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Inspection report

Date of Inspection: 3 July 2013
Date of Publication: 31 July 2013
Inspection Report published 31 July 2013 PDF | 88.03 KB

People should have their complaints listened to and acted on properly (outcome 17)

Meeting this standard

We checked that people who use this service

  • Are sure that their comments and complaints are listened to and acted on effectively.
  • Know that they will not be discriminated against for making a complaint.

How this check was done

We looked at the personal care or treatment records of people who use the service, carried out a visit on 3 July 2013, observed how people were being cared for and talked with people who use the service. We talked with staff.

Our judgement

There was an effective complaints system available. Comments and complaints people made were responded to appropriately.

Reasons for our judgement

People had their comments and complaints listened to and acted on, without the fear that they would be penalised for making a complaint.

We saw that Southcot dental surgery had a complaints policy and procedure. The procedure was on the wall both in the reception and in the waiting area upstairs so that it was available to people who used the service. The complaints policy we saw contained information on timescale for responding to complaint, who and where to contact. There were details and information on where to refer patients to if their complaint remained unresolved locally, such as the GDC and CQC. We noted that the details and contact numbers of the Dental Complaints Service for complaints about private treatment were in the complaint’s policy. This meant that the surgery had a system in place for dealing with complaint.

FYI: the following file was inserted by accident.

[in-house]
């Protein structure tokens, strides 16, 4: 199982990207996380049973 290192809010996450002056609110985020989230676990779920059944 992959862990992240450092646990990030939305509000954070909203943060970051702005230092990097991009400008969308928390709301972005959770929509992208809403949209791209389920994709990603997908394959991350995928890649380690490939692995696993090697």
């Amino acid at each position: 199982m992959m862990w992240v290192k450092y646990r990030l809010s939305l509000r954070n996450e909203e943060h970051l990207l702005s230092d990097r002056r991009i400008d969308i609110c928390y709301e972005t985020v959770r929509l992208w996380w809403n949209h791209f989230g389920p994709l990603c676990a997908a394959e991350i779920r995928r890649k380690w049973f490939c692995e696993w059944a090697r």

The provider may find it useful to note that some patients we spoke with informed us that they were not made aware of whom they should contact if they had any concerns or complaints. One patient said, “I have never been informed of the complaint procedure and do not know about it”. This meant that some patients had not been given access to all the information on their rights to make a complaint about the practice.

The care records we looked at showed that people were regularly involved in their treatment plan. Patients were regularly asked if they were happy with their treatment or wanted to make any changes. One patient said, “Throughout the treatment session, they continuously checked on me. This is reassuring”. We observed this practice during our visit.

Staff we spoke with knew what to do if someone approached them with a concern or complaint and had confidence that the practice manager would take any complaint seriously. A member of staff said, “We encourage patients to put their complaint in writing, so that we can deal with it”. Another staff said, “We respond immediately to complaints and resolve them with patients as quickly as possible to their satisfaction”. This showed that staff were aware of the complaints procedure.